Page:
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The Journal Gazette

  • Greg Jones | The Journal Gazette Jack Loser stands in front of mementos from the years he spent driving a bus for the Komets.

Tuesday, January 31, 2017 9:10 pm

He had millions of miles with Komets

Justin A. Cohn | The Journal Gazette

Jack Loser, who drove the Komets' bus for almost 40 years, died Monday at 82. He was an important figure to the team behind the scenes.

The following is a story our Greg Jones did on Loser back in 2001. ...

Entrepreneur Jack Loser thought the gig would probably be pretty good.

In 1960, Loser and his brother Jim were just a few years into owning the busing company they had purchased from their father.

In 1960, while still working out of Warsaw, the brothers got the contract to bus a fledgling minor-league hockey team that wasn't even a decade into its existence.

And it kind of stuck with Jack Loser.

That fledgling hockey team, the Fort Wayne Komets, is celebrating 50 years on the ice, and their bus driver looks back on his almost 40 years of driving the team all around the Midwest and Canada.

Jack, 67, drove the Komets from that 1960-61 season until retiring from the busing industry in 1999, when the Komets left the International Hockey League. Along the way, Jack figures he drove 150,000 miles and 40 games a season and almost 2 1/2 million miles all told.

"I have probably driven more miles with a hockey team than any other driver," Jack said from the living room of his home just north of Dupont Road.

Hard to prove. But even harder to doubt.

Through all kinds of weather, including snow up to the headlights at times, Jack says the Komets never missed a game because a failure on his part.

"Might have been late to a few, though," he admitted.

The Losers' company started as Indiana Motor Bus and eventually moved its offices to Fort Wayne in 1985 and switched names to Summit Coaches.

"It was our leading account, so we handled it personally," Jack said.

Two years ago, the Losers sold the company to Jim's stepdaughter. The company no longer drives the Komets.

Jack has driven almost everywhere imaginable, including small Michigan towns like Saginaw, Flint and Muskegon, Ohio cities like Toledo and Columbus, and even to Canada.

In the latter years of Jack's career, as well as the Komets' days in the IHL, he also did plenty of trips back and forth from the airport.

"That is one reason they had to get out of the league," Jack says of the air travel to places like Las Vegas and Orlando. "It was the best when it was a bus league."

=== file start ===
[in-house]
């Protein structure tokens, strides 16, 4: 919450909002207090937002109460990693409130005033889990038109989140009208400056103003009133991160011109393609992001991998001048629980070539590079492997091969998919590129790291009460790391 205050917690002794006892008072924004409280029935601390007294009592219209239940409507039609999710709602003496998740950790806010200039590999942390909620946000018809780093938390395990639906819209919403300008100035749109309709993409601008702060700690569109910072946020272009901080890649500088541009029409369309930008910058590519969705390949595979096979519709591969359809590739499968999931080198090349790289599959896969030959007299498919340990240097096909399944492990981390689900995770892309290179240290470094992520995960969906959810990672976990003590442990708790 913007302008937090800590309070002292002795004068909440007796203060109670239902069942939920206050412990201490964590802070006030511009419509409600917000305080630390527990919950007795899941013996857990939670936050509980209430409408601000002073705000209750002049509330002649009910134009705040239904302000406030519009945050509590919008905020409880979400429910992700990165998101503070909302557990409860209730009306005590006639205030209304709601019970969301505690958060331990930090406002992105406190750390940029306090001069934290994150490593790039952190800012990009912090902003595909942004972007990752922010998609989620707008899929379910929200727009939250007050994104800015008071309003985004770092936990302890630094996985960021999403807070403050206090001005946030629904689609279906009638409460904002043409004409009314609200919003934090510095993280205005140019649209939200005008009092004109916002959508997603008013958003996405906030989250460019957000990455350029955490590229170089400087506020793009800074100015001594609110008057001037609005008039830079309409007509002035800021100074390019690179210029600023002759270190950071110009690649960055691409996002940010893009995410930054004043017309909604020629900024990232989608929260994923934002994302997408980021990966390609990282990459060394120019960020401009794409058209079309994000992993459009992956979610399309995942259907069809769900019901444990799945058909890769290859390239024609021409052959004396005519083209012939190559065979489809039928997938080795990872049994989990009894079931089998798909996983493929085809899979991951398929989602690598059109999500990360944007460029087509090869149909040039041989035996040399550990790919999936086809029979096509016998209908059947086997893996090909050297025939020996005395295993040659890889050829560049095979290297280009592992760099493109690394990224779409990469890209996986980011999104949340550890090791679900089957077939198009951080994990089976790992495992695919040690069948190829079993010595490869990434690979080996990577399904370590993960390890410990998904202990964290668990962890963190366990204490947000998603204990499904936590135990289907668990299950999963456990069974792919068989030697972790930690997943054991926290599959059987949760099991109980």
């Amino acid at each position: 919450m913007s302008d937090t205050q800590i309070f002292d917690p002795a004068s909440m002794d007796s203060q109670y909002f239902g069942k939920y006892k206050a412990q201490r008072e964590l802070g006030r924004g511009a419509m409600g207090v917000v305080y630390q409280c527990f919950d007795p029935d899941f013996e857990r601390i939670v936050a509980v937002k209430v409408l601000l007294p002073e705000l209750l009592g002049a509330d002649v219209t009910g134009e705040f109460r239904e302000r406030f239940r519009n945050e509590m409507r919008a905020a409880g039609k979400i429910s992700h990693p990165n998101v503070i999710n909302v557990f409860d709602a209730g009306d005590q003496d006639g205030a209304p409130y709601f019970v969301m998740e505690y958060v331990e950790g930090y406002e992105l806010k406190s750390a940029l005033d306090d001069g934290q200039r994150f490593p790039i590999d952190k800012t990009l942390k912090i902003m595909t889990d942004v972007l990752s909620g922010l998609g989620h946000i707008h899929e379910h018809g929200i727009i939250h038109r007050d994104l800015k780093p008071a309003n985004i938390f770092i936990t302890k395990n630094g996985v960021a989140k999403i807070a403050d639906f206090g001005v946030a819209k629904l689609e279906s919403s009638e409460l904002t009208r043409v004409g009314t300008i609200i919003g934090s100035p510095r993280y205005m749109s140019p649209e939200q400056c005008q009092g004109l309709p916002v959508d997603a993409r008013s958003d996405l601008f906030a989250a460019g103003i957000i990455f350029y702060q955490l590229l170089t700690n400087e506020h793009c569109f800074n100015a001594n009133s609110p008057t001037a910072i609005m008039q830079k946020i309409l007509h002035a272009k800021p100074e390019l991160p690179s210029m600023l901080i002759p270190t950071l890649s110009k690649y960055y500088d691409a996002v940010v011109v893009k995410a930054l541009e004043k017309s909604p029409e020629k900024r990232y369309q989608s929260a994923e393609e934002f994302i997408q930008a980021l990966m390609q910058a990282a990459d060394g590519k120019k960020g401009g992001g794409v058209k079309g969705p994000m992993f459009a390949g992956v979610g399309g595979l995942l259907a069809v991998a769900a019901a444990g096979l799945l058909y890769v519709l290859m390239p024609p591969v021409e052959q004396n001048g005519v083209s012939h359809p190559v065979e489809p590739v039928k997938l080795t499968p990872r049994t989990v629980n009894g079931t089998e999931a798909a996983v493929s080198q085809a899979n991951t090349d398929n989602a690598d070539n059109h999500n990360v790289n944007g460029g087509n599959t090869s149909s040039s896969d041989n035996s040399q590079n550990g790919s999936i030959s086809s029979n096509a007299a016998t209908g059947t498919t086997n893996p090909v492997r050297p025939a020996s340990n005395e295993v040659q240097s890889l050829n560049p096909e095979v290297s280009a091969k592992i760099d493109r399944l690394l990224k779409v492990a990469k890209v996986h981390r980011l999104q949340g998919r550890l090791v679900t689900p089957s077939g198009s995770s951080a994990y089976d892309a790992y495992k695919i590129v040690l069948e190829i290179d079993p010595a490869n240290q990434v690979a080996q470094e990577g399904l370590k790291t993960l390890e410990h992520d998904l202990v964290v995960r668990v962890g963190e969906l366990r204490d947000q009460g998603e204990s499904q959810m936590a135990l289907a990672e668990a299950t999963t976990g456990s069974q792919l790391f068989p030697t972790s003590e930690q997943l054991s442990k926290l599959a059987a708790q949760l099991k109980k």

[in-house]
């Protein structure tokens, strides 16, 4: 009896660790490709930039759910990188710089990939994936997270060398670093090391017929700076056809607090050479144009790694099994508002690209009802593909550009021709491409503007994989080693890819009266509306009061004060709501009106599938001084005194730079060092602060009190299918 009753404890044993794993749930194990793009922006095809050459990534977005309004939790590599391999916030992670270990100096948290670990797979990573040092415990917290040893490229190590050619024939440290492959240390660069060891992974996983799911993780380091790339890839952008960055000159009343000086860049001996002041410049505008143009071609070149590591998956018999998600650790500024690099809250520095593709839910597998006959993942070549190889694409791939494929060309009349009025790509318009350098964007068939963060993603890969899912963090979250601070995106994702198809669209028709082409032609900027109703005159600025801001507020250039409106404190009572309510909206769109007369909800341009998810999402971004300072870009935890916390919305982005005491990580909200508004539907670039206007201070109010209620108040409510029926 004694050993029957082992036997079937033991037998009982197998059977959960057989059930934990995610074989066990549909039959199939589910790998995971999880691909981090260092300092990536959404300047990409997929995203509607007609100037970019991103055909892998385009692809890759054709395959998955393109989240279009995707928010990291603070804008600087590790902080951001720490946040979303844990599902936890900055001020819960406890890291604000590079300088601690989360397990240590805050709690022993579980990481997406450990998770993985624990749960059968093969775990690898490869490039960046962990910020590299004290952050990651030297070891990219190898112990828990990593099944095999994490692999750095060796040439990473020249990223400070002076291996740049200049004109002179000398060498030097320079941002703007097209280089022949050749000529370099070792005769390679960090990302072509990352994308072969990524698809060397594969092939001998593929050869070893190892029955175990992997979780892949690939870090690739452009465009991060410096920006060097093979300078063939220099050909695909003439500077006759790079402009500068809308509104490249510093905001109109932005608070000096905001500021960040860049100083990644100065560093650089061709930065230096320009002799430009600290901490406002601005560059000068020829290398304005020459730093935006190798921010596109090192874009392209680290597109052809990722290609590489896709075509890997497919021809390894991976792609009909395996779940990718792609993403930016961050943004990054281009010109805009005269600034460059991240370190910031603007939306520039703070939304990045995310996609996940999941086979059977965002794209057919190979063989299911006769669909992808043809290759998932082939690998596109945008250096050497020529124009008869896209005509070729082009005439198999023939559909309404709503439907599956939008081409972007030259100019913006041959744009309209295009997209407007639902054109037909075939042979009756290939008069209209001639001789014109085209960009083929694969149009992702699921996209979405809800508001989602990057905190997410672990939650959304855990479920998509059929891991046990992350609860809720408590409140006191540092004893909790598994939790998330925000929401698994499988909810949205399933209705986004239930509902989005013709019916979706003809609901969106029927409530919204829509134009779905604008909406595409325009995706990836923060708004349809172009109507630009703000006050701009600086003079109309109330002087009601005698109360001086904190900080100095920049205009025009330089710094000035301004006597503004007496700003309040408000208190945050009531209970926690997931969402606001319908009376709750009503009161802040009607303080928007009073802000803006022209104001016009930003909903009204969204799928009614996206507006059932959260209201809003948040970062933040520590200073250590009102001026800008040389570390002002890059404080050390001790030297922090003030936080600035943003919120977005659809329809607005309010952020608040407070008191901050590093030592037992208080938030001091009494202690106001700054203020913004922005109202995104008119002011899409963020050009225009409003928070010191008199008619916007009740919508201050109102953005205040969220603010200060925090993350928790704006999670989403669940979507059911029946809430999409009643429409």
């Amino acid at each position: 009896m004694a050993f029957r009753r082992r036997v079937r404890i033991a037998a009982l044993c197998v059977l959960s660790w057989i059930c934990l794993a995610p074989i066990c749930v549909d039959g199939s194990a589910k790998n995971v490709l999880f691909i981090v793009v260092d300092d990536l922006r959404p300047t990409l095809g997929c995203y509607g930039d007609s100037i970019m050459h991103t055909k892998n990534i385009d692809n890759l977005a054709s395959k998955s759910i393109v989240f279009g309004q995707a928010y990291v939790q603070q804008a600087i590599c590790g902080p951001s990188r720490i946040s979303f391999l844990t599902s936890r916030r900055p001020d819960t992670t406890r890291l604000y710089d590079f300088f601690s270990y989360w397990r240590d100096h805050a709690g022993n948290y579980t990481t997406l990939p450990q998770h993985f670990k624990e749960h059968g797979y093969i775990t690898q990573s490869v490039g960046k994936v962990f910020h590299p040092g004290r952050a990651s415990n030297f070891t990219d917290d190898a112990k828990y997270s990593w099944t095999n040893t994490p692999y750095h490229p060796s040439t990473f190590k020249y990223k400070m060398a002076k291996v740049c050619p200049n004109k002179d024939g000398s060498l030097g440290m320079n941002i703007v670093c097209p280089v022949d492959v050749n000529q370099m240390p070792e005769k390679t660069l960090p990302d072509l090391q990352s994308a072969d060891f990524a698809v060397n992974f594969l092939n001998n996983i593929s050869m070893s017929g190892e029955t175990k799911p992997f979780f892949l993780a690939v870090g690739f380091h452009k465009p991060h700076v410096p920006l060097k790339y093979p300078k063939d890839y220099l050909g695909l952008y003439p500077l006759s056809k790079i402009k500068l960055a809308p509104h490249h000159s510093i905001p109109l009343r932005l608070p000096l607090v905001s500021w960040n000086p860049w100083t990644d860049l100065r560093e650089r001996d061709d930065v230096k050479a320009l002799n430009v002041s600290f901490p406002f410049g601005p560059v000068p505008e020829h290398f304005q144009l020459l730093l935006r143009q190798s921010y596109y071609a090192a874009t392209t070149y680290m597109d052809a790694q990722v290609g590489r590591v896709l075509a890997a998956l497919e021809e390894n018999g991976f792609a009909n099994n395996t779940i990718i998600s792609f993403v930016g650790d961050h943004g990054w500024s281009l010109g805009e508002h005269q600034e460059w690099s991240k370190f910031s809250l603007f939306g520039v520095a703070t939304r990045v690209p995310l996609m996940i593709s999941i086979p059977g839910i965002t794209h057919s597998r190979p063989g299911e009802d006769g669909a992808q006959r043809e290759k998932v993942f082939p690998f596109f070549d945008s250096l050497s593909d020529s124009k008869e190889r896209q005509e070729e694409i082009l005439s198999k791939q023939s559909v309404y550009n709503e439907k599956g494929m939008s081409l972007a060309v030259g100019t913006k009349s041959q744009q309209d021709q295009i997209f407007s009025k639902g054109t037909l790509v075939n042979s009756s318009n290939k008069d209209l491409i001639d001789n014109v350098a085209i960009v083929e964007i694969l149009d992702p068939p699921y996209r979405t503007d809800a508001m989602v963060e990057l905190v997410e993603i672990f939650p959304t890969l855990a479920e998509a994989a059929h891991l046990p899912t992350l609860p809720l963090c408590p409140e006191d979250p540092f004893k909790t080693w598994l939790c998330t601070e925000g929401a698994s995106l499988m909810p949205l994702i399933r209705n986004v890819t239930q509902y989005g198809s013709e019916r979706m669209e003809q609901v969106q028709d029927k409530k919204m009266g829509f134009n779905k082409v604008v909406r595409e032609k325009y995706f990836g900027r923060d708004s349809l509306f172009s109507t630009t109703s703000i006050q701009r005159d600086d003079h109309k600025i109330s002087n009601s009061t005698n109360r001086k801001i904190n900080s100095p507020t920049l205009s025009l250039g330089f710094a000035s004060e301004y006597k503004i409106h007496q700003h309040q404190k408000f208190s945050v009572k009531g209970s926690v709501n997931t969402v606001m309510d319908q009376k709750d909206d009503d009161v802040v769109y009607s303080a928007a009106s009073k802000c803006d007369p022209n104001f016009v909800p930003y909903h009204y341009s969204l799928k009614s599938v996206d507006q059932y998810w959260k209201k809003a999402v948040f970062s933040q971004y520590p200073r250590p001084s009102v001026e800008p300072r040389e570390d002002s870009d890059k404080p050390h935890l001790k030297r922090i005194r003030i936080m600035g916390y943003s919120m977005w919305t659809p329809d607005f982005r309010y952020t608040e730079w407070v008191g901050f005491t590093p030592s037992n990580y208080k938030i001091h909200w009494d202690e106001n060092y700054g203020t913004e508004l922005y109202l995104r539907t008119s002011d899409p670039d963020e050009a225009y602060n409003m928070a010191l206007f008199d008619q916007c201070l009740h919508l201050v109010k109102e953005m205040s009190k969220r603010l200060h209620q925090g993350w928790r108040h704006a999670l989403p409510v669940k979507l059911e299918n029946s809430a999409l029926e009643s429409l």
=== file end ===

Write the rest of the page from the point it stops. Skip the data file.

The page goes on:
And as expected, Jack has stories. Too numerous to tell them all, at least not in one article.

But among the highlights are the time ...:

* Defensemen Nellie Bulloch was left behind in a family grocery store in the middle of nowhere and tried to catch the bus by asking a stranger in an old Ford for a ride. "From then on, whenever we stopped, everybody made sure (Bulloch) was on the bus when we left."

* Komets radio announcer Bob Chase had to drive the bus because Jack had to use the bathroom in the back of the bus. "The guys looked up from their card game and said, 'Who's driving the bus?'"

* Jack drove over a hill on U.S. 24 coming back from Peoria, Ill., and saw six deer in the middle of the road. He quickly hit the brakes to stop the bus, the deer scattered and so did the coaches, players and cards inside the bus. "I told them it was the first honest shuffle in the card game in years."

* Colin Chin fell asleep on the bus and didn't wake up until the equipment and players had been unloaded at Cleveland and the bus was in the parking lot. "He figured out how to get out of the bus, but he was late getting to the dressing room."

* The players mooned a trucker who had cut Jack off as the bus was on a highway on-ramp. "(The driver) did one of those double-takes as 20 bare butts passed him on the road."

The memories weren't always pleasant ones. Jack remembers the time he was on the bus heading to Muskegon when the word came over the radio that President John F. Kennedy had been shot in Dallas. The team finished the trip and played the game.

"Back then, they didn't do things like they do now," Jack said.

"Life goes on. They had tickets sold and people coming. You had to play the game or refund the money. In that day, nobody wanted to refund money because it was so hard to make it up."